By: Ashutosh Verma, Founder of Exalta
Green energy comes from sources that can be used again and again, unlike fossil fuels, which can only be used once. People, businesses, and governments around the world are moving away from fossil fuels and towards green energy to lessen the effects of climate change and pollution.
Solar, wind, water (hydropower, tides, and waves), biomass, and geothermal energy are all examples of renewable energy sources. Most of the time, these energy sources are better for the environment than fossil fuels, and they are always being made more, so they will never run out.
Clean Energy’s impact on the Economy
1. Renewable energy could boost employment levels.
Switching from fossil fuels to renewable energy sources could give the economy a boost. According to the International Renewable Energy Agency’s 2021 Renewable Energy and Employment annual assessment, the number of renewable energy jobs worldwide will expand from 12 million in 2020 to 38 million by 2030 and 43 million by 2050.
2. Renewable energy can reduce consumer costs.
Typically, renewable energy generation is more efficient than conventional energy production. Households that have solar panels installed and reside in areas with net metering have much lower power bills, which can be further reduced by purchasing an electric vehicle. Building a new solar or wind installation is less expensive for utilities than continuing to operate an old coal-fired power station.
3. Renewable energy makes good commercial sense.
Environmentalists have contended for decades that renewable energy should replace existing energy sources. It makes good commercial sense for governments and enterprises. Creating wind turbines and solar panels generates profits for businesses. Retrofitting buildings makes money for the construction industry while building mass transit and electric cars make money for the automotive industry. It costs less for utility companies to build renewable energy systems than to run fossil fuel plants that are already in place. Investing in renewable energy can have a significant effect on a government’s expenditures.
4. Renewable energy allows universal access to energy.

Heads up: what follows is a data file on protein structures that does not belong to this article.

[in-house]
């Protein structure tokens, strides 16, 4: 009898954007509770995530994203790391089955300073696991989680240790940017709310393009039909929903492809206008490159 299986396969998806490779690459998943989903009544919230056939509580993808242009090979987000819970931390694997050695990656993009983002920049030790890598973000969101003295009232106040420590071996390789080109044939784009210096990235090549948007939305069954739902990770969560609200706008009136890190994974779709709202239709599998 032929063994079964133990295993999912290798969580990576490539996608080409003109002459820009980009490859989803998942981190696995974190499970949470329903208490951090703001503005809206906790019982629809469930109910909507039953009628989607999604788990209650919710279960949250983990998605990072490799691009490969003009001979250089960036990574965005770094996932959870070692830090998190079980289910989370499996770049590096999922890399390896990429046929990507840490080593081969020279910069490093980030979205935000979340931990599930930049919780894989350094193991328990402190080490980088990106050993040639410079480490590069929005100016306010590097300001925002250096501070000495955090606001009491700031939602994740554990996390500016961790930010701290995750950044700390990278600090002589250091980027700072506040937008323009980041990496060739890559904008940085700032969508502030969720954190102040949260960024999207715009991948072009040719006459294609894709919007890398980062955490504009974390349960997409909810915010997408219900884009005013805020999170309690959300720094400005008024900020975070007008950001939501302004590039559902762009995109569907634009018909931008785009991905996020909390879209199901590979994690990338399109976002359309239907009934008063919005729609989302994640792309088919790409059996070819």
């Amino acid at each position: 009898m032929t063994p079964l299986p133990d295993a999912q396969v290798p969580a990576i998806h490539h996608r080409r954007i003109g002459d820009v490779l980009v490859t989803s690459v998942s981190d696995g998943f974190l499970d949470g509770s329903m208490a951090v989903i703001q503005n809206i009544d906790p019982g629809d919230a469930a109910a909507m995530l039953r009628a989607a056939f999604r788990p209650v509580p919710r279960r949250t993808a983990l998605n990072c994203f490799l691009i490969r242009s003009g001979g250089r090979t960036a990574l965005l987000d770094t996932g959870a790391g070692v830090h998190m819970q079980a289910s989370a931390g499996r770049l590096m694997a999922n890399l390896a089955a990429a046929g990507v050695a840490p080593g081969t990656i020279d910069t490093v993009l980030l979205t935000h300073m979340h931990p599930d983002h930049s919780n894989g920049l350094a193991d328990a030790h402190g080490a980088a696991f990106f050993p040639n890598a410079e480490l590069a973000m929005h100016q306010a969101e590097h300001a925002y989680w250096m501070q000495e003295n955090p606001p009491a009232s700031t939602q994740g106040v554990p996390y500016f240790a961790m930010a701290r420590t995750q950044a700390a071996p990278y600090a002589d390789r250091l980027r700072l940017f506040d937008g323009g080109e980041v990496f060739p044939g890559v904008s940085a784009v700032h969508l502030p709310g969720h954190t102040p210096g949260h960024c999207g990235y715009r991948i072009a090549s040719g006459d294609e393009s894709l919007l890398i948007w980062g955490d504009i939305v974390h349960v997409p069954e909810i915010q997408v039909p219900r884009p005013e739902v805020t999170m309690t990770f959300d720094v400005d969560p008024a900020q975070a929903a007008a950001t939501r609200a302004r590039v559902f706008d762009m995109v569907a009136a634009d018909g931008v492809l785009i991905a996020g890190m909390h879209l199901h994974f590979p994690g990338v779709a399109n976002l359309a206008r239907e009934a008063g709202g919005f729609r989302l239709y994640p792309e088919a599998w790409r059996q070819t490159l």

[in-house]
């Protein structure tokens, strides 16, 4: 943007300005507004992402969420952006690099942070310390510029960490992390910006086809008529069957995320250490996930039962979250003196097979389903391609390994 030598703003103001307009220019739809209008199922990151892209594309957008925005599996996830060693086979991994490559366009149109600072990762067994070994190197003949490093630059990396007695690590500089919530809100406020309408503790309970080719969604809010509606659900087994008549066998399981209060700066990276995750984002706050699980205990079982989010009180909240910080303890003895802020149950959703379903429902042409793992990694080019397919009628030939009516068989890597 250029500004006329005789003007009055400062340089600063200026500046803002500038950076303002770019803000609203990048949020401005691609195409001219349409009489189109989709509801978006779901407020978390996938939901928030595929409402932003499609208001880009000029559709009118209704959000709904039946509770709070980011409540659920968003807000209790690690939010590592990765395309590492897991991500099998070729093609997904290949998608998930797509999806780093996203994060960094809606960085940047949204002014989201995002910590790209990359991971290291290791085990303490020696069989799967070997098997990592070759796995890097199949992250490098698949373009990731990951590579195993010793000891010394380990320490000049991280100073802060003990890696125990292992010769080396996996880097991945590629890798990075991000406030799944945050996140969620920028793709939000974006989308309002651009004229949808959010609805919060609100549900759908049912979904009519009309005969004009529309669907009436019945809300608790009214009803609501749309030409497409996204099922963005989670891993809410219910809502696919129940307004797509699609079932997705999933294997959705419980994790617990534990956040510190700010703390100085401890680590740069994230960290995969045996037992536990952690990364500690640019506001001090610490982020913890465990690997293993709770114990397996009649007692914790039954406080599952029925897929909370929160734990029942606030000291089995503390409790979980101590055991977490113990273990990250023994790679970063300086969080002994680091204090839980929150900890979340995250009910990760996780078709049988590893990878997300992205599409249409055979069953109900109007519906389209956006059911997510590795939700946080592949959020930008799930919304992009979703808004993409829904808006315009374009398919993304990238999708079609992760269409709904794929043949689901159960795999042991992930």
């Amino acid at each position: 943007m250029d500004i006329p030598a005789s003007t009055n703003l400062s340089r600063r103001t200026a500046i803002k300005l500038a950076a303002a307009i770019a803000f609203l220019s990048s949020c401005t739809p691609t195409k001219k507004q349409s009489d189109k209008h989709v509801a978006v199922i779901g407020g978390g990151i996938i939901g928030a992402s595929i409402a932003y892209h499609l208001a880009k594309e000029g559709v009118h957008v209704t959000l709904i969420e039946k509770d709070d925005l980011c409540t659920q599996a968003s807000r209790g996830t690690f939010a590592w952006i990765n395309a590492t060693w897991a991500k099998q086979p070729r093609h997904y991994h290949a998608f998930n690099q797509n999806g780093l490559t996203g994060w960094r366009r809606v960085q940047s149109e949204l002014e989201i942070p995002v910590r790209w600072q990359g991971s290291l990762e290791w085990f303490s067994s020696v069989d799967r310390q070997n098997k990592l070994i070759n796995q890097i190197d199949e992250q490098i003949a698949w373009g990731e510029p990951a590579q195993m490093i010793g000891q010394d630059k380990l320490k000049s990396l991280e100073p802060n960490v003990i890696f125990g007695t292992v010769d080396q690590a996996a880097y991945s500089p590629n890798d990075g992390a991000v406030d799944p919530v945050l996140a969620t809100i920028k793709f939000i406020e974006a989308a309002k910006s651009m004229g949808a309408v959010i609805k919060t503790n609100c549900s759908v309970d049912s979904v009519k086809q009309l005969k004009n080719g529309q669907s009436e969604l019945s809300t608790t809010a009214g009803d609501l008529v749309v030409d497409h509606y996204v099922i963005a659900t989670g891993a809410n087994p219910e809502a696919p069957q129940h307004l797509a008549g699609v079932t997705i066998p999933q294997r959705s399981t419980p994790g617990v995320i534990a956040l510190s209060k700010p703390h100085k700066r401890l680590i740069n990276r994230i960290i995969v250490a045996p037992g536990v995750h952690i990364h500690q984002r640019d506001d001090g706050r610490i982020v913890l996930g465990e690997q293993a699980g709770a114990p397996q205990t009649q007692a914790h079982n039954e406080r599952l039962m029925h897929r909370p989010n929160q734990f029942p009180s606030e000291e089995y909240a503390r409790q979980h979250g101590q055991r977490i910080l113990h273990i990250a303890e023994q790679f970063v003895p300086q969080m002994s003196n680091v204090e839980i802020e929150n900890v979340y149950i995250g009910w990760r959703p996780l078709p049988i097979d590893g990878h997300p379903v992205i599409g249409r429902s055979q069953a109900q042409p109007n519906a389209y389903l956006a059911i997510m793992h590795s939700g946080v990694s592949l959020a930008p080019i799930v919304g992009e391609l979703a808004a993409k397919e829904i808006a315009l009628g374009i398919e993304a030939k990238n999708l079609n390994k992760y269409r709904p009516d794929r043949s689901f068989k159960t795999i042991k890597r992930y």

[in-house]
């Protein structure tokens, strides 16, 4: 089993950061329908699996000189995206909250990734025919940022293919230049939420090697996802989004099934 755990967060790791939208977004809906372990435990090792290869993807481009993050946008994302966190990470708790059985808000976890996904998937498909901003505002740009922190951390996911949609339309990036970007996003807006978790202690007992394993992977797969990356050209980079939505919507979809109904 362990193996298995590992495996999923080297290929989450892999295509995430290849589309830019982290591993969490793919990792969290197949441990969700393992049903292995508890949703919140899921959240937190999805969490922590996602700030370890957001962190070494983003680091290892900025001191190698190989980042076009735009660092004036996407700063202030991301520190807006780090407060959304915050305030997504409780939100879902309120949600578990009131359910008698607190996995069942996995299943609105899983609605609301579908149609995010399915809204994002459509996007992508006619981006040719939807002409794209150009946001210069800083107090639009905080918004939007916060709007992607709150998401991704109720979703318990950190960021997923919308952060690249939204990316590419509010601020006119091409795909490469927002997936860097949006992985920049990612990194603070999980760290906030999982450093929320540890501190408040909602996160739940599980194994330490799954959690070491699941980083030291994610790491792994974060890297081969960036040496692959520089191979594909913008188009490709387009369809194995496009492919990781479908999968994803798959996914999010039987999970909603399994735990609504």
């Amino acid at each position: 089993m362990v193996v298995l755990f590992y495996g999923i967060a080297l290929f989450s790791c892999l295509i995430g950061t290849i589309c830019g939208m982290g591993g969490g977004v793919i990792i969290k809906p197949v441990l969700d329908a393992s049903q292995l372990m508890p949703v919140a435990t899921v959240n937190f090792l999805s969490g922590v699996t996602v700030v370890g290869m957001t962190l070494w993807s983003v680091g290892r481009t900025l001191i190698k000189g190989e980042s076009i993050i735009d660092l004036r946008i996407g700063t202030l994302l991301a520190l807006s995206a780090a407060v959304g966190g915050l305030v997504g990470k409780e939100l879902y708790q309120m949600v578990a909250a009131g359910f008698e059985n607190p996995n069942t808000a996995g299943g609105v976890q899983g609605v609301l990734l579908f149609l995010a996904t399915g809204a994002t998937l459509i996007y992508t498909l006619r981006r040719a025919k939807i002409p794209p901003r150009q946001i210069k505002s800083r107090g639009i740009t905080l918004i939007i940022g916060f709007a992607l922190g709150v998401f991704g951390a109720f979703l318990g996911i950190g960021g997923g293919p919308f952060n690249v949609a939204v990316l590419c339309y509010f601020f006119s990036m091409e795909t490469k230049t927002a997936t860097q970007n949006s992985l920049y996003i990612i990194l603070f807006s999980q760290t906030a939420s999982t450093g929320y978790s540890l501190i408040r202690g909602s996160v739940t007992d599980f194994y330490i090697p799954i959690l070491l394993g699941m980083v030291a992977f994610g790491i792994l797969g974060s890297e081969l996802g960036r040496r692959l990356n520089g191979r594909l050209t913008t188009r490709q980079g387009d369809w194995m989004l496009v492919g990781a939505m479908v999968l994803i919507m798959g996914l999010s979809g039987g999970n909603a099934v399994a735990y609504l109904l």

Dependence on fossil fuels messes up the energy market, which means that a lot of people can’t get electricity. Our World in Data estimates that in 2020, 13 percent of the world’s population, or 940 million people, will not have access to electricity. 2.6 billion people used traditional biomass for cooking in the same year. Cooking with biomass fuel results in approximately 4 million deaths per year due to household air pollution. Using localized solar and mini
5. Renewable energy is a moral investment option.
Renewable energy is a good ethical investment for people who want to look for opportunities outside of the usual channels. Increasing investments create a healthy, optimistic view of the sector, which affects the creation of jobs and social cohesion that is hard to measure.
6. Renewable energy minimizes catastrophe recovery and reconstruction expenses.
Climate disasters like wildfires, droughts, and very strong hurricanes and blizzards cause a lot of pain and death, and governments spend a lot of money to help people recover and rebuild. When economies switch from fossil fuels to renewable energy, climate-related disasters will happen less often and be less bad.
Coal, oil, and natural gas continue to provide most of the world’s energy needs. Unfortunately, the use of these energy sources has severe environmental consequences. In addition, fossil fuels are nonrenewable, so they will eventually run out. As their resources diminish, they will grow more expensive and difficult to remove while continuing to harm the environment.
As a result, an increasing number of nations are abandoning nonrenewable energy sources in favor of “green energy” to offset environmental damage while boosting the economy.
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